it seems oddly canadian to have two posts in a row about winter/ cold/ snow, but they're obviously unrelated. after all, for most people winter is a season, but in colour analysis terms, winter is part of what you are, an effect of the different wavelengths that comprise the physical part of the thing known as "you". this might be getting a little heady for a post about lipstick. moving on...

if you've perused the other entries in this series without finding something that really spoke to you [figuratively- lipsticks shouldn't actually speak to you- get help], you may belong in one of the winter seasons. winter, like summer, is cool in tone; like spring, it is saturated; like autumn, it is dark. that combination of elements creates a colour palette [or three] that reads as very "strong" to most. and on people who aren't part of the winter group, such a palette would look severe. the point of finding a palette that reads "correctly" on you…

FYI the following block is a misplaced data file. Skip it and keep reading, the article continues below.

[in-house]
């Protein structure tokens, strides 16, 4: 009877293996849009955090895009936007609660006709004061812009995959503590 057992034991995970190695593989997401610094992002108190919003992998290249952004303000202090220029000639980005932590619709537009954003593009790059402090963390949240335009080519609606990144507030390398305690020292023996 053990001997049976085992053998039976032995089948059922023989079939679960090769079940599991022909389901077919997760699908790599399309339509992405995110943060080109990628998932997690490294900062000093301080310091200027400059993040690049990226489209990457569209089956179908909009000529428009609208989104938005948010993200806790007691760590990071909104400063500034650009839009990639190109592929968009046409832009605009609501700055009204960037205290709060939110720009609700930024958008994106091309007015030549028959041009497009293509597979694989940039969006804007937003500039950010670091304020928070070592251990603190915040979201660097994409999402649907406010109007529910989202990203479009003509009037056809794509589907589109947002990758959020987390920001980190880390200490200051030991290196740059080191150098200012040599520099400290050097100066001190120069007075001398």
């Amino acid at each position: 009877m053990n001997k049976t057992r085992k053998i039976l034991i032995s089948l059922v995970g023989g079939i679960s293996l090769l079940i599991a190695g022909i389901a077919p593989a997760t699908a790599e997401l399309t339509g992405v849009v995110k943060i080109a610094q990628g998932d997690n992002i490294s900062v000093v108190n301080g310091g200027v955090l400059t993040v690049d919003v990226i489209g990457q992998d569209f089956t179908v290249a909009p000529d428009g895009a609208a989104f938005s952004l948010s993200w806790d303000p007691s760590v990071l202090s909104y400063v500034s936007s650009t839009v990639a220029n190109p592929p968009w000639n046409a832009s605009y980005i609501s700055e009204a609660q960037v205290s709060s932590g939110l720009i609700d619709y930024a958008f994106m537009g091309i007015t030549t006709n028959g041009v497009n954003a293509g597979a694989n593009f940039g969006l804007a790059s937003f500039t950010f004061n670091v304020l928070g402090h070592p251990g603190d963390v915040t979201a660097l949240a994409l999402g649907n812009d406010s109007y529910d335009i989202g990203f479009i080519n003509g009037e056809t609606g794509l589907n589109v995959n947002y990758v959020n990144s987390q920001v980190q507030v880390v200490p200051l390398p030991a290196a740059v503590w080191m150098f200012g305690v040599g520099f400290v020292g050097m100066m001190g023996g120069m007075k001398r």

making faces :: best [bright winter] face forward

a few years ago, i wrote quite a bit about sci/art colour analysis. i haven't followed up on it more recently because there's only so much a girl can say about three-dimensional colour and what the "hallmarks" of each loose category are without getting super repetitive. i am planning on updating a few of the posts that i made, particularly the "lip for all seasons" posts [springsummer, autumn, winter], as those are out of date and not so useful. the posts on colour analysis continue to be very popular despite being years old, so i figure it's worth following up.

during my journey of colour self-discovery, i determined that i was probably a bright winter, which means i look best in colours that are highly saturated first of all [and sharply contrasting second of all], and which lean cooler and darker. not for me the soft smoky eyes and muted lips, nor the bubbly, light-as-air pastels. as i proved to myself wearing different looks, trying to embrace th…